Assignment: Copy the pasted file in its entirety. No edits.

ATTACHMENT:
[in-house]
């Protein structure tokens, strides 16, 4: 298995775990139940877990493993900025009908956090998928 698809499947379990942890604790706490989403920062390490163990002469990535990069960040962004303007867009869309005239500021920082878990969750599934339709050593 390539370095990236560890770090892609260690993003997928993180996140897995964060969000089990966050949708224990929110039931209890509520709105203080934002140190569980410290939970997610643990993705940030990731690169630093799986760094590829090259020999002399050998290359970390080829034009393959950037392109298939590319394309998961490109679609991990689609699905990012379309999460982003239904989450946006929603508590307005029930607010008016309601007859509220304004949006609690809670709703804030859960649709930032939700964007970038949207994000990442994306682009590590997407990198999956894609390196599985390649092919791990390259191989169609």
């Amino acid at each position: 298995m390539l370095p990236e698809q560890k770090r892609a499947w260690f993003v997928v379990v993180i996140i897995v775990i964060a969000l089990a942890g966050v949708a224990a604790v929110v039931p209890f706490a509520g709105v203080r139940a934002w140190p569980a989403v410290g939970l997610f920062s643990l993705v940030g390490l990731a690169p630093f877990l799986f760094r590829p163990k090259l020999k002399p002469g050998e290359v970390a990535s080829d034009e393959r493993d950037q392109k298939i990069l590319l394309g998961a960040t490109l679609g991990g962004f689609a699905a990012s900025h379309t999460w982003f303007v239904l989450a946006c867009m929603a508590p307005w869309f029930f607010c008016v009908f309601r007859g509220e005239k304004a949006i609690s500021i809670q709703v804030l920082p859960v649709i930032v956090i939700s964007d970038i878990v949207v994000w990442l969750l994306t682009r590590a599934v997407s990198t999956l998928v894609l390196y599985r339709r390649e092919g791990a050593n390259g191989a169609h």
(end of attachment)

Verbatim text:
[in-house]
């Protein structure tokens, strides 16, 4: 298995775990139940877990493993900025009908956090998928 698809499947379990942890604790706490989403920062390490163990002469990535990069960040962004303007867009869309005239500021920082878990969750599934339709050593 390539370095990236560890770090892609260690993003997928993180996140897995964060969000089990966050949708224990929110039931209890509520709105203080934002140190569980410290939970997610643990993705940030990731690169630093799986760094590829090259020999002399050998290359970390080829034009393959950037392109298939590319394309998961490109679609991990689609699905990012379309999460982003239904989450946006929603508590307005029930607010008016309601007859509220304004949006609690809670709703804030859960649709930032939700964007970038949207994000990442994306682009590590997407990198999956894609390196599985390649092919791990390259191989169609």
């Amino acid at each position: 298995m390539l370095p990236e698809q560890k770090r892609a499947w260690f993003v997928v379990v993180i996140i897995v775990i964060a969000l089990a942890g966050v949708a224990a604790v929110v039931p209890f706490a509520g709105v203080r139940a934002w140190p569980a989403v410290g939970l997610f920062s643990l993705v940030g390490l990731a690169p630093f877990l799986f760094r590829p163990k090259l020999k002399p002469g050998e290359v970390a990535s080829d034009e393959r493993d950037q392109k298939i990069l590319l394309g998961a960040t490109l679609g991990g962004f689609a699905a990012s900025h379309t999460w982003f303007v239904l989450a946006c867009m929603a508590p307005w869309f029930f607010c008016v009908f309601r007859g509220e005239k304004a949006i609690s500021i809670q709703v804030l920082p859960v649709i930032v956090i939700s964007d970038i878990v949207v994000w990442l969750l994306t682009r590590a599934v997407s990198t999956l998928v894609l390196y599985r339709r390649e092919g791990a050593n390259g191989a169609h």